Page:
1940s, cloudy, but less windy on Saturday – Some snow showers possible on Sunday with cooler highs
Weekend weather forecast
The mostly cloudy skies will continue across the area as we head into Saturday – but it won’t be as windy! Morning temperatures start around 30 ° F with highs reaching the low 40s.
Statewide we will see a mixture of sun and cloud with sunnier skies over parts of northern Minnesota during the afternoon. There could be an alternate downpour or snow shower in southern Minnesota in the morning. The peaks will range from the 1930s in northern and central Minnesota to the 1940s in the south.
As we head into Sunday, cooler air filters through Minnesota behind a cold front with a 20s and 30s expected. The risk of snow will exist throughout the day in northern areas, with a risk of snow mostly in the morning the further south you head. Oh, and the windy conditions are returning – so enjoy the windy break on Saturday!
Here’s the simulated radar between midnight and 6 p.m. Sunday, showing the best chance snow could reach the Twin Cities during the morning hours, but snow could persist in parts of northern Minnesota throughout the day. In areas of northern Minnesota where snow persists, we might see totals of up to about an inch. The further south you go, the amounts of snow will be minimal.
The latest Drought Monitor – released Thursday – once again shows some improvement statewide in the drought situation we find ourselves in. All categories of active drought (from abnormally dry to extreme) in the state have seen improvement this week. We still see areas of this extreme drought in the Arrowhead, but it now covers only 3.15% of the state. 28.11% of the state (in parts of southern Minnesota) does not fall into any drought category.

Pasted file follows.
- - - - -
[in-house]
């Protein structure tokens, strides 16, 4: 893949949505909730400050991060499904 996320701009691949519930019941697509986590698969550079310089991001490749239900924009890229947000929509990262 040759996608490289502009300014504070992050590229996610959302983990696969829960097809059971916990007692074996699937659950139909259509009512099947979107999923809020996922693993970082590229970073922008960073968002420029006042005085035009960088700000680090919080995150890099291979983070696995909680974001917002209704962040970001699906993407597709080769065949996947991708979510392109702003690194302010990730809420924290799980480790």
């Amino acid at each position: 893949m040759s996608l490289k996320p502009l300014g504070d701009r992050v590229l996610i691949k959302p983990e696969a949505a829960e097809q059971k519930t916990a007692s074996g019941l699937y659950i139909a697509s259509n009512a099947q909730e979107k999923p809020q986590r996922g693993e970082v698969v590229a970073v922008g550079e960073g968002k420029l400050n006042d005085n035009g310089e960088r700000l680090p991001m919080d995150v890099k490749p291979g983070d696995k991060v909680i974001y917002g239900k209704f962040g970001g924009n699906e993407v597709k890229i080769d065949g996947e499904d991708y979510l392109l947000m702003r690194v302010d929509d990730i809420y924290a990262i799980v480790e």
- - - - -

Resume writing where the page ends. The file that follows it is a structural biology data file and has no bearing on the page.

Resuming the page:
First Look at Thanksgiving
Looks like a dry Thanksgiving is in the cards right now – but it will be chilly. Highs are expected to hit the low 30s under partly cloudy skies, but with northwesterly winds between 10-15mph it will look more like teenagers.
Supernaturally quiet time until next week
By Paul Douglas
I look out the window at a bunch of perennial leaves in my garden (bright green), wondering when will winter really come in? We’ve seen brief spasms of cold and wind, but Old Man Winter continues to perform well.
Why so quiet? Blame (or thank) a “zonal” wind from west to east aloft, responsible for the rapid variations in temperature, but precious little humidity in recent weeks. A westerly wind is a dry wind for Minnesota. Until the prevailing winds roar and howl from New Mexico, tapping into a deep well of moisture in the Gulf of Mexico, all of the snowflakes will be decorative in nature.
A few flashes of sunlight should draw the mercury to 40 degrees or better today, but a cold slap arrives on Sunday with northwest winds occasionally blowing up to 40 mph. Snow flurries are possible – just enough to stop and watch. Goosebumps fade midweek on Monday as daytime highs hit the 40s, but Thanksgiving brings a Canadian breeze and near-freezing highs. The summer was hot, the autumn lukewarm. Winter is getting late, but reality should set in soon.
Paul’s Extended Twin Cities Forecast
SATURDAY: A bit of sun. Alarm clock 30. High 41. Chance of precipitation 20%. Wind NW 8-13 mph.
SUNDAY: Showers and breathtaking winds. Alarm clock 28. High 35. Chance of precipitation 40%. Wind NW 20-40 mph.
MONDAY: Radiant sun, worthy of a coat. Alarm clock 18. High 31. Chance of precipitation 0%. Wind NW 8-13 mph.
TUESDAY: Partly sunny and milder. Alarm clock 24. High 45. Chance of precipitation 0%. S wind 10-20 mph.
WEDNESDAY: Sunny glances, cooler breeze. Alarm clock 36. High 42. Chance of precipitation 10%. Wind NW 15-30 mph.
THURSDAY: A little sun. Mashed potato drift. Alarm clock 19. High 30. Chance of precipitation 10%. Wind NW 8-13 mph.